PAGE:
business news in context, analysis with attitude

With brief, occasional, italicized and sometimes gratuitous commentary…

•  The Wall Street Journal reports on the "throngs of Oreo fans who have been perturbed in recent years by what some feel could be one of the biggest inflation scandals to hit supermarkets to date: 'Double Stuf' Oreos with just a normal amount of creme, and even less in the original-sized versions. Some gripe that the filling no longer reaches the wafers’ edges. Others say the cookies now bear little resemblance to the creme-stuffed images on Oreo’s packaging.

"Oreos, made by snack giant Mondelez, have long attracted a devout following, making them the world’s best-selling cookie more than a century since their creation. Now, suspicion over subtle changes has prompted some devotees to protest what they believe is the latest cookie conspiracy, or try to suss out the truth about creme.

"Some fans are making videos of themselves twisting Oreos open to reveal scant filling. Others touted Hydrox, an Oreo competitor."

Mondelez denies the charge:  "Mondelez said it has used a variety of strategies in recent years to combat higher costs for ingredients such as cocoa and sugar, from raising wholesale prices to scaling back discounts to shrinking package sizes. It hasn’t fought inflation through big changes to its products, the company said, though it welcomes feedback from fans on how to make them better."

I checked with my family's resident Oreo aficionado - Mrs. Content Guy.  We don't eat as many Oreos as we used to, but they are a staple for this amazing Oreo ice cream cake that she always makes for my birthday.  She says that it is possible that there was a little less creme filling this year, but also raised another possibility - that Mondelez started cutting back on the creme years ago, and so it is technically accurate when it says that it hasn't made any changes recently to deal with inflation.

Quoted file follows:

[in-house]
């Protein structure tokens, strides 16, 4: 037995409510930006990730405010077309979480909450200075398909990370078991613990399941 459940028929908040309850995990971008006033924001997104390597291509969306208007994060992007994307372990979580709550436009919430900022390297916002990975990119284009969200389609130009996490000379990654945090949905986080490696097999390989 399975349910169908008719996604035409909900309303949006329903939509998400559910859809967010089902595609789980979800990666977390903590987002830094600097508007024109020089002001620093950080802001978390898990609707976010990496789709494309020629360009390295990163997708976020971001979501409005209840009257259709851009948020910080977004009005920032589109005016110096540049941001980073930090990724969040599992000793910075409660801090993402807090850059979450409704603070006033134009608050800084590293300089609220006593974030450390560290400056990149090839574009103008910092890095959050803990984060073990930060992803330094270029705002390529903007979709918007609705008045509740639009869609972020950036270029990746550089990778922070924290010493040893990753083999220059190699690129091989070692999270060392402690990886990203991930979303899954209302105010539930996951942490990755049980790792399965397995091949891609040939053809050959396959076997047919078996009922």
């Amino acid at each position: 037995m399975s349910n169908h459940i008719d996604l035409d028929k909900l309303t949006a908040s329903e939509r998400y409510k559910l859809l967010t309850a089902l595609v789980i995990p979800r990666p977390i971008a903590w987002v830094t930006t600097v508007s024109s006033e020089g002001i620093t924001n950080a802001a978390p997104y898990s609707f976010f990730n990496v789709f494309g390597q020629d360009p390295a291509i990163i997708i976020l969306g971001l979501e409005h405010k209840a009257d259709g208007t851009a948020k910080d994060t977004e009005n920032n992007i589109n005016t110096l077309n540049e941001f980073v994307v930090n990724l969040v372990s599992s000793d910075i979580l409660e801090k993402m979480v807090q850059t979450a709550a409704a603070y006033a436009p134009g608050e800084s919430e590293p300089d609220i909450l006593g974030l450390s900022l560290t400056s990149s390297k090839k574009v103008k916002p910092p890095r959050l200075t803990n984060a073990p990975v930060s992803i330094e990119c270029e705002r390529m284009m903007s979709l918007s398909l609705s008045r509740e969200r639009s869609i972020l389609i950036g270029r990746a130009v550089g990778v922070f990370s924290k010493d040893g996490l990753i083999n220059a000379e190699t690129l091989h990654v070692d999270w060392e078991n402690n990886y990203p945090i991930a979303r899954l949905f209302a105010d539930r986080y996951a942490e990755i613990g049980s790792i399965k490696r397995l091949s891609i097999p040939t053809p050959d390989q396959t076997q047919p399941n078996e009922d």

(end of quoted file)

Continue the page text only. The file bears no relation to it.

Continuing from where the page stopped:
•  From USA Today:

"The superheated Sriracha shortage that made stomachs growl for a tangy sweet dash of spiciness is showing signs of cooling off.

"Green-capped bottles of Huy Fong Foods’ Sriracha sauce are slowly reappearing on grocery store shelves and restaurant tables. 

"Also easing are eye-watering price mark-ups by third party resellers that gave shoppers heartburn."

However, the company says that a "scarcity of sun-ripened red jalapeño chile peppers brought on by winter drought and climate shifts in the Southwest and Mexico is still curtailing production."  So some shortages could persist.

•  The Wall Street Journal reports about how Chipotle's founder has a new passion project:

"Chipotle founder Steve Ells built an empire on chicken and beef burritos made in assembly-line fashion. Now he’s dropping the meat and is adding machines.

"Ells early next year will open in Manhattan the first location of Kernel, serving meat-free sandwiches, salads and sides made to order. A skeleton crew will run the restaurants alongside robots, making faux chicken sandwiches and sides such as cucumbers with wild rice. 

"Customers’ orders are beamed to the kitchen, where a robotic arm puts food-laden pans into the oven. A programmed toaster flips a bun into the oven for warming, while conveyor belts move dishes through the kitchen. Workers finish off the dishes, package the food and slot it into cubbies for pickup … Kernel marks the 58-year-old entrepreneur’s first return to the food stage since 2020, when he stepped down as Chipotle’s executive chairman."